PENDLETON — Multi-event cowboys aren’t uncommon in rodeo. Winning an all-around title is almost impossible without winning a little money in two or three events, combining different skills to create the top overall contestant.
But rarely has one rider or roper combined events like Francis Marchand this did week at the Pendleton Round-Up. His performance from Thursday in likely the most dangerous event, bull riding, came right in the middle of several runs in the most unpredictable of events: the Indian relay races.
“This relay, it’s a team thing so it’s more of a rush,” he said. “You’ve got to worry about hurting your team if you run one of them over. You’ve got to worry about them if they’re doing their job. Everybody’s got a job.”
And each of Marchand’s teammates did their job well Friday. Marchand, the rider, completed three laps around the arena’s track, interchanging horses between each loop. None of his transition came with the excitement that many races experience — the type of chaos that another Omak team ran into in the same go. A second Colville team, whose rider was Marchand’s uncle, lost a horse on the track to ruin their chances of winning.
Riding in four such races — Marchand played jockey for two teams this year, racing each day — would be exhausting enough as it is but this rider added bulls to his slate. He completed an 80-point ride in Thursday’s roughstock event and was holding onto the last spot in the short-go when the day’s performance finished. But two 80-plus rides went on the board Friday, meaning Marchand will have one less ride to make this week.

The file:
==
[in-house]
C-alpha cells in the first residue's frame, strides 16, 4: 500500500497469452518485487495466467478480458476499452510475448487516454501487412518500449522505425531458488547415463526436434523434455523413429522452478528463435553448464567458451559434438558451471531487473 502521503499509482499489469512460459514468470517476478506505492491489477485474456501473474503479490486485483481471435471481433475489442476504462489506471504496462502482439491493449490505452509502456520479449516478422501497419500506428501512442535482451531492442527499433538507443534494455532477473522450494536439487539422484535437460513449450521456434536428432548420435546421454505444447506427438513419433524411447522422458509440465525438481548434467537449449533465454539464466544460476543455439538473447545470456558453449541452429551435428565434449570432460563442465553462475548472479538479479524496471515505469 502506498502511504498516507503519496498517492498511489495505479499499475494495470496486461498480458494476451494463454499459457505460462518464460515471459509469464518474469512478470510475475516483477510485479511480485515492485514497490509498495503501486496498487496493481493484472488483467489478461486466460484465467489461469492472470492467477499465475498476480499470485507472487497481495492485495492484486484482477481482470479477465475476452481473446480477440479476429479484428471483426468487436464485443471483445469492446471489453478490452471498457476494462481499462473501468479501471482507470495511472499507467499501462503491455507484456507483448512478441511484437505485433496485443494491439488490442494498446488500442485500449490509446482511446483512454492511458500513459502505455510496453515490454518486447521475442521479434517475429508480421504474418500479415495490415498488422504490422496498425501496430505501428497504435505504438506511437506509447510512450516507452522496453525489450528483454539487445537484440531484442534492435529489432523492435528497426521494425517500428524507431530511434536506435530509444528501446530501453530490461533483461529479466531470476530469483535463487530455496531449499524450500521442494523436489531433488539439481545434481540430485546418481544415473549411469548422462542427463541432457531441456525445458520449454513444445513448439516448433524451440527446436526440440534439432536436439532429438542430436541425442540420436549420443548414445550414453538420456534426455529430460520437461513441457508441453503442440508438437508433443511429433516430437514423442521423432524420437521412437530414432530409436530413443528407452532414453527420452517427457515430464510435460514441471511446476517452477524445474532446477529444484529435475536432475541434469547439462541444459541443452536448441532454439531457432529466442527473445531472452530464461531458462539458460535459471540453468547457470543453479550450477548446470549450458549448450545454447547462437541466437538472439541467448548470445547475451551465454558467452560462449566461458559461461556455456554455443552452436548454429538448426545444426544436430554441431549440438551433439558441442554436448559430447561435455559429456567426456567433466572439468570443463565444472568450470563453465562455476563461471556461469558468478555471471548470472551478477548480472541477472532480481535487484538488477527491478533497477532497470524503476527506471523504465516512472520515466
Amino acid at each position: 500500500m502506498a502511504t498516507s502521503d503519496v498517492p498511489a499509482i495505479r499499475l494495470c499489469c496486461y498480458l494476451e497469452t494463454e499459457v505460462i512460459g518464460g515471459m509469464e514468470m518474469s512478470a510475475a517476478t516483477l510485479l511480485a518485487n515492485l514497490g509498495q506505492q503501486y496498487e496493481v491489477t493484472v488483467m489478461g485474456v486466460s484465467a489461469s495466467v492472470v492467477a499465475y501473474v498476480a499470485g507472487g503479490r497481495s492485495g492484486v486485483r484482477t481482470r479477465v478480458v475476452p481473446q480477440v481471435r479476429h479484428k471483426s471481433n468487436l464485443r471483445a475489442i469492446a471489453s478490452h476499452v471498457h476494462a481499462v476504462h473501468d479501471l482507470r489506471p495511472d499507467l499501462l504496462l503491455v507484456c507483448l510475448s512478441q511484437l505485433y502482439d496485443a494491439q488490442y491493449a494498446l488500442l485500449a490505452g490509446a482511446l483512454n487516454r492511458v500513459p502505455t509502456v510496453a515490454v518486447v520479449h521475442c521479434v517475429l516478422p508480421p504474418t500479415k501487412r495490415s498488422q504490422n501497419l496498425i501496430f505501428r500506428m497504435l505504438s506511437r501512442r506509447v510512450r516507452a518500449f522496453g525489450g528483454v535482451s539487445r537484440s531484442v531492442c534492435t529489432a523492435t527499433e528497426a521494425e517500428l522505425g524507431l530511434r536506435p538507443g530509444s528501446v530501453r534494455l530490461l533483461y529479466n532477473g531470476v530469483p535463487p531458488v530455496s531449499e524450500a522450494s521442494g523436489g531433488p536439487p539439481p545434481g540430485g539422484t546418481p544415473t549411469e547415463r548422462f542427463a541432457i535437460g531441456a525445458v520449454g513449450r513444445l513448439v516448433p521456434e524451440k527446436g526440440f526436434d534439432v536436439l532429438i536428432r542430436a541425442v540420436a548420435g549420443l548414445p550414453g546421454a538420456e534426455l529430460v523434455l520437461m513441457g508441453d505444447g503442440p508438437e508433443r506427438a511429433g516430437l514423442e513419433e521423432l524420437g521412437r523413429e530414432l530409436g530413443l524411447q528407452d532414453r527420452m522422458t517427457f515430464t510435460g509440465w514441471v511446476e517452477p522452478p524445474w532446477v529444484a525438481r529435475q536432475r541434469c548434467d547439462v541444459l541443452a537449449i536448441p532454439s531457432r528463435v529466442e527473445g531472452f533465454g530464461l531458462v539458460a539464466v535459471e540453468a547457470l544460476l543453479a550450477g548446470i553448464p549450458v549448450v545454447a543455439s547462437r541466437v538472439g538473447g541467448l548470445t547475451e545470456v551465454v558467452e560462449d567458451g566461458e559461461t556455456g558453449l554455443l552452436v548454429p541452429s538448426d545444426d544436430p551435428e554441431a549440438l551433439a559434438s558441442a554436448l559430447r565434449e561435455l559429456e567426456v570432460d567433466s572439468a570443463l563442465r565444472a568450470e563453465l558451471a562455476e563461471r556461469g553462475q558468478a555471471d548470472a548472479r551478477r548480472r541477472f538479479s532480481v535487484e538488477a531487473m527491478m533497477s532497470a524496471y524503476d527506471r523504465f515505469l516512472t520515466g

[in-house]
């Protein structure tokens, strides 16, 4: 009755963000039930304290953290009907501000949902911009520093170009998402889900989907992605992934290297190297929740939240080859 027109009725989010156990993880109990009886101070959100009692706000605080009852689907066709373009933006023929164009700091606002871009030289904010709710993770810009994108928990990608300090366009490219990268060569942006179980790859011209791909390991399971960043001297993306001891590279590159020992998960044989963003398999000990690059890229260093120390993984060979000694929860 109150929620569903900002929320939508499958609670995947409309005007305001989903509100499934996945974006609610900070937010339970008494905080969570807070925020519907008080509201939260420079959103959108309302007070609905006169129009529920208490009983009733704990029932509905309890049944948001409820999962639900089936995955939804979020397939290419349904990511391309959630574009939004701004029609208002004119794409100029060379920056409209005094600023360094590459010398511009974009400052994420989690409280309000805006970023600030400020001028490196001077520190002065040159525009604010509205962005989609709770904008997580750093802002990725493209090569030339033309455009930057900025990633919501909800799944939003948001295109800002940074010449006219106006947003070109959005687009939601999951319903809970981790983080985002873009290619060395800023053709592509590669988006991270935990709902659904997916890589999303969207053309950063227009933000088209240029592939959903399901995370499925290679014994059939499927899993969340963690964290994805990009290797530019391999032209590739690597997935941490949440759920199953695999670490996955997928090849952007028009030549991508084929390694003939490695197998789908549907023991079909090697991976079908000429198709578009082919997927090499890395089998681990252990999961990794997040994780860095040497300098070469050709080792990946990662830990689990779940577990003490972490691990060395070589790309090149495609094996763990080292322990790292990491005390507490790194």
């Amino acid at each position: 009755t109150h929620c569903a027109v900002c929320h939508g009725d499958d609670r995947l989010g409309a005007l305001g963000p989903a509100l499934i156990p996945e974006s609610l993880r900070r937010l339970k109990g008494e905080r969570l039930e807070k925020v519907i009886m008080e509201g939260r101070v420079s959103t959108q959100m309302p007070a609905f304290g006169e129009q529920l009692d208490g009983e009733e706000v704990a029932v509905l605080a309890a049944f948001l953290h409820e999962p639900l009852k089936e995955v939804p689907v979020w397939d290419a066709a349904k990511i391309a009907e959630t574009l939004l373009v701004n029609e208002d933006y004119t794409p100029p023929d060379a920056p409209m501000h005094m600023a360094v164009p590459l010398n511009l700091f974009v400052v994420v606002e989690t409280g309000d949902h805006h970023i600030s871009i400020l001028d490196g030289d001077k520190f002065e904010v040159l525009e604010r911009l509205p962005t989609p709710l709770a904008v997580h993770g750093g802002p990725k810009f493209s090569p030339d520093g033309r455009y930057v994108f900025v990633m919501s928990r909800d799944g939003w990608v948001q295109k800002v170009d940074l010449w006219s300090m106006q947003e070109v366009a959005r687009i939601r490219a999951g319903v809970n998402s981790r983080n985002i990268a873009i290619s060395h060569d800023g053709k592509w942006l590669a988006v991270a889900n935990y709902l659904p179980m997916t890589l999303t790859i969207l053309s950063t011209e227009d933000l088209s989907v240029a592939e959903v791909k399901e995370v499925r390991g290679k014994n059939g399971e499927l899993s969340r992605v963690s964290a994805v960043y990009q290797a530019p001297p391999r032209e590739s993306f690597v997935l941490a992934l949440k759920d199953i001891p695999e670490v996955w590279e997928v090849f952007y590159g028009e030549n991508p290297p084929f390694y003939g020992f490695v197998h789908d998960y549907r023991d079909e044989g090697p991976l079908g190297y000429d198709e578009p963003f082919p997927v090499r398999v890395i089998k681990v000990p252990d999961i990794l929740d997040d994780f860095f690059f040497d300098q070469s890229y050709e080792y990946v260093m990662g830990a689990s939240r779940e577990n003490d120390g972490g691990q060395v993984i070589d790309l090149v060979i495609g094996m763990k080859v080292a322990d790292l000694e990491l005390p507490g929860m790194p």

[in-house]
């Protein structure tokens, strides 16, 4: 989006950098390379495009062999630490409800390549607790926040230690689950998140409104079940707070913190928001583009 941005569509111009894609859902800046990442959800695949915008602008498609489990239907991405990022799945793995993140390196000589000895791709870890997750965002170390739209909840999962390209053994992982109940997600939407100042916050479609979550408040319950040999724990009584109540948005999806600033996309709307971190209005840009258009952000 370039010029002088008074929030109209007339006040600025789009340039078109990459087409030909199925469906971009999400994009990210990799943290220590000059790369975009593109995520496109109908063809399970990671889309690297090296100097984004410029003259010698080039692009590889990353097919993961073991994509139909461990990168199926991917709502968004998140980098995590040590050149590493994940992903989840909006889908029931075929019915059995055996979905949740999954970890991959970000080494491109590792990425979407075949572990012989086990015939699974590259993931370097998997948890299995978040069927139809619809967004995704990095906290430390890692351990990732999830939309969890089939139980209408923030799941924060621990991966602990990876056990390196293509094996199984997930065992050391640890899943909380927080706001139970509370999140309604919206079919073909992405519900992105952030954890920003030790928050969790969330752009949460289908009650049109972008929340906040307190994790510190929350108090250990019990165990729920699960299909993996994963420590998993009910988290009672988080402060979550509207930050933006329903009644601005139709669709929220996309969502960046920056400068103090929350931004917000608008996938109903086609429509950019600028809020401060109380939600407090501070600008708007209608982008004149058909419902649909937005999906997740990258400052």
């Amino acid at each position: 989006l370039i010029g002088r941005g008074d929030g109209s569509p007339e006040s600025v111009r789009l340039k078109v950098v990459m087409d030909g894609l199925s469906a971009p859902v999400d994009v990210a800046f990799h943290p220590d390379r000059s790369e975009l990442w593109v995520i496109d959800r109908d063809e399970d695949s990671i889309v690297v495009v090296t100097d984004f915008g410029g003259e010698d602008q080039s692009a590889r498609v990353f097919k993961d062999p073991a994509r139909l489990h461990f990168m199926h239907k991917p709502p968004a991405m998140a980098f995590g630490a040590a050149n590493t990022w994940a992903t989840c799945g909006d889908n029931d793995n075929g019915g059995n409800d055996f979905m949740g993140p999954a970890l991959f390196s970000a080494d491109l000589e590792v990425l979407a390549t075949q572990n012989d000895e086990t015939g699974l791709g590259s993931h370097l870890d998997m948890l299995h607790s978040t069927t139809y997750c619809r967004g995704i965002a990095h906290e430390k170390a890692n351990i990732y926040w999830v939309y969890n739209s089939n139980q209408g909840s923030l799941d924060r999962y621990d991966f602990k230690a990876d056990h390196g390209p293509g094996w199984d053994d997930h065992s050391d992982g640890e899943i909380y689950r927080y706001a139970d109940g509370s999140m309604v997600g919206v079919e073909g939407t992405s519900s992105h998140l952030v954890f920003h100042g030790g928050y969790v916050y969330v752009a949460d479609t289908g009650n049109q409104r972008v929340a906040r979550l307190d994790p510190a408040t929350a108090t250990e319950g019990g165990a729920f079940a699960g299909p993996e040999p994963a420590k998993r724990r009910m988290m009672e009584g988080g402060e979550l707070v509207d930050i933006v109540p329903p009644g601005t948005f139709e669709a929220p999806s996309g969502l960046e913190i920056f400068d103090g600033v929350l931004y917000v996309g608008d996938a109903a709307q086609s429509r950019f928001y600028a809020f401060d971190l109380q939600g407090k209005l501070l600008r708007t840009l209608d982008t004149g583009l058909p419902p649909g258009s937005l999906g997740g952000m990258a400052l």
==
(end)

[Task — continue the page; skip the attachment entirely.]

He finished out of the money and the Top 12.
Marchand’s cowboy hat and boots were replaced by more traditional American Indian garb for the bareback races. He wore bright turquoise shorts and a matching decorative cloth draped around his shoulders.
Some riders, like Jared Cerino of the Shoshone Bannock tribe, went even more historical. The rider from Friday’s second consolation final rode his race with a head dress. Its white feathers were tipped with red, flowing behind the shirtless warrior.
“These races, it’s about pride mostly, for your tribe,” Cerino said. “It’s a rush, just running.”
The exhilaration takes over and the riders barely notice the thousands-strong audience cheering for them. Even later in the week, when the Round-Up Grounds swell to the brink with rodeo fans, Marchand said all he really hears is the whir of the air passing by his ears.
“You know it’s just like you’re hanging your head out your car trying to drive. You’re not going to hear anybody,” he said with a throaty chuckle.
Contact AJ Mazzolini at email@example.com or 541-966-0839.